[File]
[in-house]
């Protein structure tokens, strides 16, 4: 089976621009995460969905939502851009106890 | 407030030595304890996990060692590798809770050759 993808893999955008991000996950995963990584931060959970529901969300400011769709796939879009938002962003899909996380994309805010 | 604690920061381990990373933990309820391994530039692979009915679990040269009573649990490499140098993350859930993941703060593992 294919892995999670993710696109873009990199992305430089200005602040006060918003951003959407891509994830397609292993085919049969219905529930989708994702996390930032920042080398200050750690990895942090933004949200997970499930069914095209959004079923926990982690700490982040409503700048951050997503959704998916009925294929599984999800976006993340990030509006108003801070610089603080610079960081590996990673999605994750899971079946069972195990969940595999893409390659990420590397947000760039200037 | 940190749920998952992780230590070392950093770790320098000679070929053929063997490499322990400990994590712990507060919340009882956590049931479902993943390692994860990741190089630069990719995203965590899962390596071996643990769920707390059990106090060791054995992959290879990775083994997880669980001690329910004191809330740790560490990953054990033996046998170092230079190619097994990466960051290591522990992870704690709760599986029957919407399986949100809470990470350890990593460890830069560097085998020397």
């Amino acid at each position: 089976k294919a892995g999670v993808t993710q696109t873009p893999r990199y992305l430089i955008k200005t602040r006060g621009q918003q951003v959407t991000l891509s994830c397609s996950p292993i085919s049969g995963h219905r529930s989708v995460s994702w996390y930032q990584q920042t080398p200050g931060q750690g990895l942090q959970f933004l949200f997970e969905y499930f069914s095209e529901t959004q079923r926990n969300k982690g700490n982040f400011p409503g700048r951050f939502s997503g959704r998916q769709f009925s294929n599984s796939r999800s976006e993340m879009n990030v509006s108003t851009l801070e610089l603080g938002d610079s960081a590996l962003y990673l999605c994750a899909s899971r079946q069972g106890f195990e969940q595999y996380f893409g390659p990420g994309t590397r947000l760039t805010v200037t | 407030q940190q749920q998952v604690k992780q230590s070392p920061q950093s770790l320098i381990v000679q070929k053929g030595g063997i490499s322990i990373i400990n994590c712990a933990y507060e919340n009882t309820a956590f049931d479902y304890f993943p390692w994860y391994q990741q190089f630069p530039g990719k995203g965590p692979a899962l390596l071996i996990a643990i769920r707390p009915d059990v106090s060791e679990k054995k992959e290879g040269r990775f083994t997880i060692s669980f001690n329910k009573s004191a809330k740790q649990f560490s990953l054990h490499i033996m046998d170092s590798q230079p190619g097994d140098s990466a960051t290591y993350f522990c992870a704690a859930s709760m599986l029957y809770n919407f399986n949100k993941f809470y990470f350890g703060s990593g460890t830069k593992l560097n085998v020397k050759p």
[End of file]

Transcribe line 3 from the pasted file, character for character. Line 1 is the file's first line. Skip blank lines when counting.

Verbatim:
């Amino acid at each position: 089976k294919a892995g999670v993808t993710q696109t873009p893999r990199y992305l430089i955008k200005t602040r006060g621009q918003q951003v959407t991000l891509s994830c397609s996950p292993i085919s049969g995963h219905r529930s989708v995460s994702w996390y930032q990584q920042t080398p200050g931060q750690g990895l942090q959970f933004l949200f997970e969905y499930f069914s095209e529901t959004q079923r926990n969300k982690g700490n982040f400011p409503g700048r951050f939502s997503g959704r998916q769709f009925s294929n599984s796939r999800s976006e993340m879009n990030v509006s108003t851009l801070e610089l603080g938002d610079s960081a590996l962003y990673l999605c994750a899909s899971r079946q069972g106890f195990e969940q595999y996380f893409g390659p990420g994309t590397r947000l760039t805010v200037t | 407030q940190q749920q998952v604690k992780q230590s070392p920061q950093s770790l320098i381990v000679q070929k053929g030595g063997i490499s322990i990373i400990n994590c712990a933990y507060e919340n009882t309820a956590f049931d479902y304890f993943p390692w994860y391994q990741q190089f630069p530039g990719k995203g965590p692979a899962l390596l071996i996990a643990i769920r707390p009915d059990v106090s060791e679990k054995k992959e290879g040269r990775f083994t997880i060692s669980f001690n329910k009573s004191a809330k740790q649990f560490s990953l054990h490499i033996m046998d170092s590798q230079p190619g097994d140098s990466a960051t290591y993350f522990c992870a704690a859930s709760m599986l029957y809770n919407f399986n949100k993941f809470y990470f350890g703060s990593g460890t830069k593992l560097n085998v020397k050759p």